Volume 7 Supplement 1
Comparison between adherence assessments and blood glucose monitoring measures to predict A1c in type 1 diabetes
© Teló et al. 2015
Published: 11 November 2015
Treatment adherence is crucial in patients with diabetes; however, there is disagreement on how to measure adherence in adults with type 1 diabetes (T1D). Surveys have been validated to evaluate adherence, and several studies have demonstrated a strong correlation between frequency of blood glucose monitoring (BGM) and glycemic control.
We conducted multivariable regression analyses to compare adherence assessments and BGM measures with regard to their ability to predict A1c in adults with T1D.
Materials and methods
Four instruments evaluated adherence: Self-Care Inventory-Revised version (SCI-R), a self-administered survey; Diabetes Self Monitoring Profile (DSMP), a survey administered by trained researchers; a categorical (yes/no/sometimes) self-report question (“In the past month, did you take care of your diabetes as your doctor recommended?”); and a continuous adherence self-evaluation, which ranged from 0-100. BGM frequency was evaluated by self-report, BGM diary, and meter download. Glycemic control was assessed by A1c (HPLC).
Participants (N=82; 63% males) were aged 39.0±13.1 yrs. with a mean diabetes duration of 21.2±11.1 yrs.; 27% had BGM frequency >4 times/day and 39% were overweight/obese. Mean A1c was 8.9±2.2% and only 11% met the target HbA1c of <7%.The adherence assessments appeared to be interrelated (P<0.01), as well as the BGM measures (P<0.001). Among the adherence assessments, DSMP score was the strongest predictor of glycemic control (r=-0.32, P=0.004), while BGM assessed by meter download was the strongest predictor of A1c among the BGM measures (r=-40, P<0.001). Moreover, the correlation between DSMP score and BGM by meter download was the strongest identified correlation in the adherence and BGM measures (r=0.52, P<0.001). All the self-report assessments had a significant but weak correlation with glycemic control (r=-0.27,-0.28; P≤0.02). The final adjusted model identified the assessment of BGM frequency by meter download as the most robust predictor of A1c (estimate effect size=-0,58, P=0.003). Demographics and clinical characteristics did not have an impact on the adherence-glycemic control relationship (P>0.05).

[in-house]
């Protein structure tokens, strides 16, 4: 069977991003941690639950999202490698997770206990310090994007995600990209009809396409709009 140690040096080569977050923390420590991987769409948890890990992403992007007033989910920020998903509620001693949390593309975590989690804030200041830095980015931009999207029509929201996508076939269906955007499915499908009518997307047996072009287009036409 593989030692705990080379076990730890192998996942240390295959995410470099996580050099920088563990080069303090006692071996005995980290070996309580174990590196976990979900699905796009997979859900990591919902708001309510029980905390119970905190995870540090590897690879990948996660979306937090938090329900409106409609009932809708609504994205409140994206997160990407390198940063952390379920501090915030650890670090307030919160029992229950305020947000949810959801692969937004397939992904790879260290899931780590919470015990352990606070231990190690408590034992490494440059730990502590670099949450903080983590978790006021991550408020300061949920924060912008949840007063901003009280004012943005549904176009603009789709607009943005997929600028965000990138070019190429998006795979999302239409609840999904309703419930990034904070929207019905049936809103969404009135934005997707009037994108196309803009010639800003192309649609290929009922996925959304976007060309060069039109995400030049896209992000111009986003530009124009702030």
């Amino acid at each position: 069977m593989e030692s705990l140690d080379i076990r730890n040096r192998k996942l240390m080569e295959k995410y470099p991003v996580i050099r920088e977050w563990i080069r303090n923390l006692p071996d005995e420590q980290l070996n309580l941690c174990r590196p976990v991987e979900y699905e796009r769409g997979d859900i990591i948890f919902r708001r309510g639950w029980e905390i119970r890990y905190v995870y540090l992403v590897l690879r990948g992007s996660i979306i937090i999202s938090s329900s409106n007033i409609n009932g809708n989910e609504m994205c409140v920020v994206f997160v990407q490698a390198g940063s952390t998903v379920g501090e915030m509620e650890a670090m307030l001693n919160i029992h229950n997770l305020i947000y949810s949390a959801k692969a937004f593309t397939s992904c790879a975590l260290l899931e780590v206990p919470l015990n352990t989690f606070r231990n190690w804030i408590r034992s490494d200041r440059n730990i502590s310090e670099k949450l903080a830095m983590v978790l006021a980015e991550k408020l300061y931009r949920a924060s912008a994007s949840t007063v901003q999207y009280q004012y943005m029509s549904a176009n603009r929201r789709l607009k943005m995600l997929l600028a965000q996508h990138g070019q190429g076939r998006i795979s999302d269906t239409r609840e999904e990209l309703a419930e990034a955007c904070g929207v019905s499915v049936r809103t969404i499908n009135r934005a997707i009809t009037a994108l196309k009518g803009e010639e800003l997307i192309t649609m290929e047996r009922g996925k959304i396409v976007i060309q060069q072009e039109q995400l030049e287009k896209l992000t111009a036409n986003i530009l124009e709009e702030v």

This study provided an opportunity to evaluate and compare adherence assessments to predict HbA1c. Although surveys like DSMP are an easy-to-use instrument to assess adherence, BGM assessment by meter download seems to have the strongest relationship with glycemic control in adults with T1D.
This article is published under license to BioMed Central Ltd. This is an Open Access article distributed under the terms of the Creative Commons Attribution License (http://creativecommons.org/licenses/by/4.0), which permits unrestricted use, distribution, and reproduction in any medium, provided the original work is properly cited. The Creative Commons Public Domain Dedication waiver (http://creativecommons.org/publicdomain/zero/1.0/) applies to the data made available in this article, unless otherwise stated.